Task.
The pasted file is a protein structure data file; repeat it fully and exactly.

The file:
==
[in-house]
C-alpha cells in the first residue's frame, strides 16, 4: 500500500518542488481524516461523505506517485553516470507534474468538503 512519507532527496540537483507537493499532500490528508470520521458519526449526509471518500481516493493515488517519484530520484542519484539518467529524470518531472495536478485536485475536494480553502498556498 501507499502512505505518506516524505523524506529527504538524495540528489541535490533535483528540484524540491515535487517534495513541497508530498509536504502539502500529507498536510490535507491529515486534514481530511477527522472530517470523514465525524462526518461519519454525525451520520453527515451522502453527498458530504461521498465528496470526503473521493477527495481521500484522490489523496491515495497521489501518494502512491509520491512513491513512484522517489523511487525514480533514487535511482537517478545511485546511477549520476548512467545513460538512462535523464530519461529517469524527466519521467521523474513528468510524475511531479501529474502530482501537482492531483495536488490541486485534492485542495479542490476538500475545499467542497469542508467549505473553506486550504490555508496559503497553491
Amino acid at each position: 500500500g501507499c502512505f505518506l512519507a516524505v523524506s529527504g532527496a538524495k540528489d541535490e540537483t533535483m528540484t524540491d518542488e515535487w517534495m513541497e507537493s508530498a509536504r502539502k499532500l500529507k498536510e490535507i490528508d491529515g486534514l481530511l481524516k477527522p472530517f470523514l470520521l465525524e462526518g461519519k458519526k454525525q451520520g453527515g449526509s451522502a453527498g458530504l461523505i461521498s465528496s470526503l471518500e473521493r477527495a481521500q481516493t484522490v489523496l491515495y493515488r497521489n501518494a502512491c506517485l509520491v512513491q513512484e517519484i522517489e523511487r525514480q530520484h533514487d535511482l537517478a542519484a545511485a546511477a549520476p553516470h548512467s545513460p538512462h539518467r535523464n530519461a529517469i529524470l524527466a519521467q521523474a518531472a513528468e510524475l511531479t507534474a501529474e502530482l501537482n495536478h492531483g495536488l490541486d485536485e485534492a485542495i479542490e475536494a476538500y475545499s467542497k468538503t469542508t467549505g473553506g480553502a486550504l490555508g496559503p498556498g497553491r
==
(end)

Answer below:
[in-house]
C-alpha cells in the first residue's frame, strides 16, 4: 500500500518542488481524516461523505506517485553516470507534474468538503 512519507532527496540537483507537493499532500490528508470520521458519526449526509471518500481516493493515488517519484530520484542519484539518467529524470518531472495536478485536485475536494480553502498556498 501507499502512505505518506516524505523524506529527504538524495540528489541535490533535483528540484524540491515535487517534495513541497508530498509536504502539502500529507498536510490535507491529515486534514481530511477527522472530517470523514465525524462526518461519519454525525451520520453527515451522502453527498458530504461521498465528496470526503473521493477527495481521500484522490489523496491515495497521489501518494502512491509520491512513491513512484522517489523511487525514480533514487535511482537517478545511485546511477549520476548512467545513460538512462535523464530519461529517469524527466519521467521523474513528468510524475511531479501529474502530482501537482492531483495536488490541486485534492485542495479542490476538500475545499467542497469542508467549505473553506486550504490555508496559503497553491
Amino acid at each position: 500500500g501507499c502512505f505518506l512519507a516524505v523524506s529527504g532527496a538524495k540528489d541535490e540537483t533535483m528540484t524540491d518542488e515535487w517534495m513541497e507537493s508530498a509536504r502539502k499532500l500529507k498536510e490535507i490528508d491529515g486534514l481530511l481524516k477527522p472530517f470523514l470520521l465525524e462526518g461519519k458519526k454525525q451520520g453527515g449526509s451522502a453527498g458530504l461523505i461521498s465528496s470526503l471518500e473521493r477527495a481521500q481516493t484522490v489523496l491515495y493515488r497521489n501518494a502512491c506517485l509520491v512513491q513512484e517519484i522517489e523511487r525514480q530520484h533514487d535511482l537517478a542519484a545511485a546511477a549520476p553516470h548512467s545513460p538512462h539518467r535523464n530519461a529517469i529524470l524527466a519521467q521523474a518531472a513528468e510524475l511531479t507534474a501529474e502530482l501537482n495536478h492531483g495536488l490541486d485536485e485534492a485542495i479542490e475536494a476538500y475545499s467542497k468538503t469542508t467549505g473553506g480553502a486550504l490555508g496559503p498556498g497553491r